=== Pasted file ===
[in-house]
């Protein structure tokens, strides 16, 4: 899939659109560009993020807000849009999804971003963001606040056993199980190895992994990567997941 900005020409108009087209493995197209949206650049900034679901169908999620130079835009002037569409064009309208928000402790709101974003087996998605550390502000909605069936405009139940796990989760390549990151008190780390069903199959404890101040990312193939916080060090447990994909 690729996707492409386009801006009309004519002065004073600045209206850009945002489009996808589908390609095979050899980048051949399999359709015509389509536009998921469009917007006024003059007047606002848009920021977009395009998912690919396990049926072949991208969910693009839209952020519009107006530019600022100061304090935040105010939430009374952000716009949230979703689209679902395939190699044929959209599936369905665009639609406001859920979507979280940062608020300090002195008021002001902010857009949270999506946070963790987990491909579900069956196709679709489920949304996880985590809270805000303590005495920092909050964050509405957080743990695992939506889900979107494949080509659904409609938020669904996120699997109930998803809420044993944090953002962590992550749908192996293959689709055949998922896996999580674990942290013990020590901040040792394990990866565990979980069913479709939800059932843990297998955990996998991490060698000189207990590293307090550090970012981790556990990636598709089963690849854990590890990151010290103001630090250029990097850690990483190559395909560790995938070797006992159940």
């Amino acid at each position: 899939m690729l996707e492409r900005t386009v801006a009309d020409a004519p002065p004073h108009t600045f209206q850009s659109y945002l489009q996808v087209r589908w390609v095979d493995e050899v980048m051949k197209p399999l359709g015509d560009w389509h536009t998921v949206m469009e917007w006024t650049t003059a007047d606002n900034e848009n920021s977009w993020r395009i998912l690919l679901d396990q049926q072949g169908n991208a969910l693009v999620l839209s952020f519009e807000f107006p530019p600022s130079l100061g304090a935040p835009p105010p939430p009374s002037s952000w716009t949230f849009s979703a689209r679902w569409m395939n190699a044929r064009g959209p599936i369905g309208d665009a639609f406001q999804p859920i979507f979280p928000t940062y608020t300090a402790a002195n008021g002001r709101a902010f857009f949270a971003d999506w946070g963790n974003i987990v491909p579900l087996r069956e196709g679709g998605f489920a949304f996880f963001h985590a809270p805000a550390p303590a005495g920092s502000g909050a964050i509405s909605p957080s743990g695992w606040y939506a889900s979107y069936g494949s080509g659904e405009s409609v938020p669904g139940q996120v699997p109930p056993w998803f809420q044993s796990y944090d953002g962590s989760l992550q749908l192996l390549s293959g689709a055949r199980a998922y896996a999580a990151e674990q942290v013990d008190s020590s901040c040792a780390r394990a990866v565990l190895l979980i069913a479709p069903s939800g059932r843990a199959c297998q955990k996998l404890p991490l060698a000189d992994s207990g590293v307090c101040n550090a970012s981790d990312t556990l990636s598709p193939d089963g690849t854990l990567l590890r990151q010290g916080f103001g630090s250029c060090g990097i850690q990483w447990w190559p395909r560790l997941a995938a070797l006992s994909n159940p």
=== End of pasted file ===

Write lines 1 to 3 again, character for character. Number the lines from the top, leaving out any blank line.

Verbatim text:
[in-house]
């Protein structure tokens, strides 16, 4: 899939659109560009993020807000849009999804971003963001606040056993199980190895992994990567997941 900005020409108009087209493995197209949206650049900034679901169908999620130079835009002037569409064009309208928000402790709101974003087996998605550390502000909605069936405009139940796990989760390549990151008190780390069903199959404890101040990312193939916080060090447990994909 690729996707492409386009801006009309004519002065004073600045209206850009945002489009996808589908390609095979050899980048051949399999359709015509389509536009998921469009917007006024003059007047606002848009920021977009395009998912690919396990049926072949991208969910693009839209952020519009107006530019600022100061304090935040105010939430009374952000716009949230979703689209679902395939190699044929959209599936369905665009639609406001859920979507979280940062608020300090002195008021002001902010857009949270999506946070963790987990491909579900069956196709679709489920949304996880985590809270805000303590005495920092909050964050509405957080743990695992939506889900979107494949080509659904409609938020669904996120699997109930998803809420044993944090953002962590992550749908192996293959689709055949998922896996999580674990942290013990020590901040040792394990990866565990979980069913479709939800059932843990297998955990996998991490060698000189207990590293307090550090970012981790556990990636598709089963690849854990590890990151010290103001630090250029990097850690990483190559395909560790995938070797006992159940």
């Amino acid at each position: 899939m690729l996707e492409r900005t386009v801006a009309d020409a004519p002065p004073h108009t600045f209206q850009s659109y945002l489009q996808v087209r589908w390609v095979d493995e050899v980048m051949k197209p399999l359709g015509d560009w389509h536009t998921v949206m469009e917007w006024t650049t003059a007047d606002n900034e848009n920021s977009w993020r395009i998912l690919l679901d396990q049926q072949g169908n991208a969910l693009v999620l839209s952020f519009e807000f107006p530019p600022s130079l100061g304090a935040p835009p105010p939430p009374s002037s952000w716009t949230f849009s979703a689209r679902w569409m395939n190699a044929r064009g959209p599936i369905g309208d665009a639609f406001q999804p859920i979507f979280p928000t940062y608020t300090a402790a002195n008021g002001r709101a902010f857009f949270a971003d999506w946070g963790n974003i987990v491909p579900l087996r069956e196709g679709g998605f489920a949304f996880f963001h985590a809270p805000a550390p303590a005495g920092s502000g909050a964050i509405s909605p957080s743990g695992w606040y939506a889900s979107y069936g494949s080509g659904e405009s409609v938020p669904g139940q996120v699997p109930p056993w998803f809420q044993s796990y944090d953002g962590s989760l992550q749908l192996l390549s293959g689709a055949r199980a998922y896996a999580a990151e674990q942290v013990d008190s020590s901040c040792a780390r394990a990866v565990l190895l979980i069913a479709p069903s939800g059932r843990a199959c297998q955990k996998l404890p991490l060698a000189d992994s207990g590293v307090c101040n550090a970012s981790d990312t556990l990636s598709p193939d089963g690849t854990l990567l590890r990151q010290g916080f103001g630090s250029c060090g990097i850690q990483w447990w190559p395909r560790l997941a995938a070797l006992s994909n159940p």